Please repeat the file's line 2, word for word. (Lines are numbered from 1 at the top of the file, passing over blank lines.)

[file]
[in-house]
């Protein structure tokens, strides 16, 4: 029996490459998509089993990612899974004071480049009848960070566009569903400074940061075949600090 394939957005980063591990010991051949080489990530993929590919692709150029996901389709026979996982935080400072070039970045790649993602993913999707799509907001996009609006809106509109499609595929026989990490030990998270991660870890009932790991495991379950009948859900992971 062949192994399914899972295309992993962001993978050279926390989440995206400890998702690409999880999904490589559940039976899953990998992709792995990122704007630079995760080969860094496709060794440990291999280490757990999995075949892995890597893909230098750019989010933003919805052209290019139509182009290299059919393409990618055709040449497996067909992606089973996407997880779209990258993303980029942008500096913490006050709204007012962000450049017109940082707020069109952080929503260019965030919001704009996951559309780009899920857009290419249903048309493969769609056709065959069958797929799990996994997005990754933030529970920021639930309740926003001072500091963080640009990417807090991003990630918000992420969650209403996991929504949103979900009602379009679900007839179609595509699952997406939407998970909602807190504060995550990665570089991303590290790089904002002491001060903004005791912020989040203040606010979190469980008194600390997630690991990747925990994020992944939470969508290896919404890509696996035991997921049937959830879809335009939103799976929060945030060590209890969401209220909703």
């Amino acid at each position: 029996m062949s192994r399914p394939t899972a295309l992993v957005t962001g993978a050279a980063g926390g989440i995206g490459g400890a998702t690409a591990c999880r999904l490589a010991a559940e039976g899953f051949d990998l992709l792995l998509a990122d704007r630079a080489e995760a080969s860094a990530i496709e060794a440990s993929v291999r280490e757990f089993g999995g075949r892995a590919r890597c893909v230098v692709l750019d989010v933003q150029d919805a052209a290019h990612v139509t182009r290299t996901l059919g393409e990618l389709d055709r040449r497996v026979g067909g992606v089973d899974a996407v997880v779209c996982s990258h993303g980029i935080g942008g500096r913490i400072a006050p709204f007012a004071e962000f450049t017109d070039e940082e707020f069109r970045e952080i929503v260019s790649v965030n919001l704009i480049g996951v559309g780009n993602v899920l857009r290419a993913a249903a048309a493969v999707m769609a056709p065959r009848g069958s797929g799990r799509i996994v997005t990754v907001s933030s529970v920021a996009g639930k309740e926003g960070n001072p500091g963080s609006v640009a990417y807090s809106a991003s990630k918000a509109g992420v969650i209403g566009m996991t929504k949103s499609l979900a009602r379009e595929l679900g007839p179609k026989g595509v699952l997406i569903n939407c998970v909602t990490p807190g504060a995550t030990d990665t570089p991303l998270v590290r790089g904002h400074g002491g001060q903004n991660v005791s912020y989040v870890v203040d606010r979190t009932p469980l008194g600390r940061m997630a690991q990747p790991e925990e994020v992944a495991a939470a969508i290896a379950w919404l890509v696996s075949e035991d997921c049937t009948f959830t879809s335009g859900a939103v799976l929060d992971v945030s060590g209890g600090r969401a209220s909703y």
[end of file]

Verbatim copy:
């Protein structure tokens, strides 16, 4: 029996490459998509089993990612899974004071480049009848960070566009569903400074940061075949600090 394939957005980063591990010991051949080489990530993929590919692709150029996901389709026979996982935080400072070039970045790649993602993913999707799509907001996009609006809106509109499609595929026989990490030990998270991660870890009932790991495991379950009948859900992971 062949192994399914899972295309992993962001993978050279926390989440995206400890998702690409999880999904490589559940039976899953990998992709792995990122704007630079995760080969860094496709060794440990291999280490757990999995075949892995890597893909230098750019989010933003919805052209290019139509182009290299059919393409990618055709040449497996067909992606089973996407997880779209990258993303980029942008500096913490006050709204007012962000450049017109940082707020069109952080929503260019965030919001704009996951559309780009899920857009290419249903048309493969769609056709065959069958797929799990996994997005990754933030529970920021639930309740926003001072500091963080640009990417807090991003990630918000992420969650209403996991929504949103979900009602379009679900007839179609595509699952997406939407998970909602807190504060995550990665570089991303590290790089904002002491001060903004005791912020989040203040606010979190469980008194600390997630690991990747925990994020992944939470969508290896919404890509696996035991997921049937959830879809335009939103799976929060945030060590209890969401209220909703």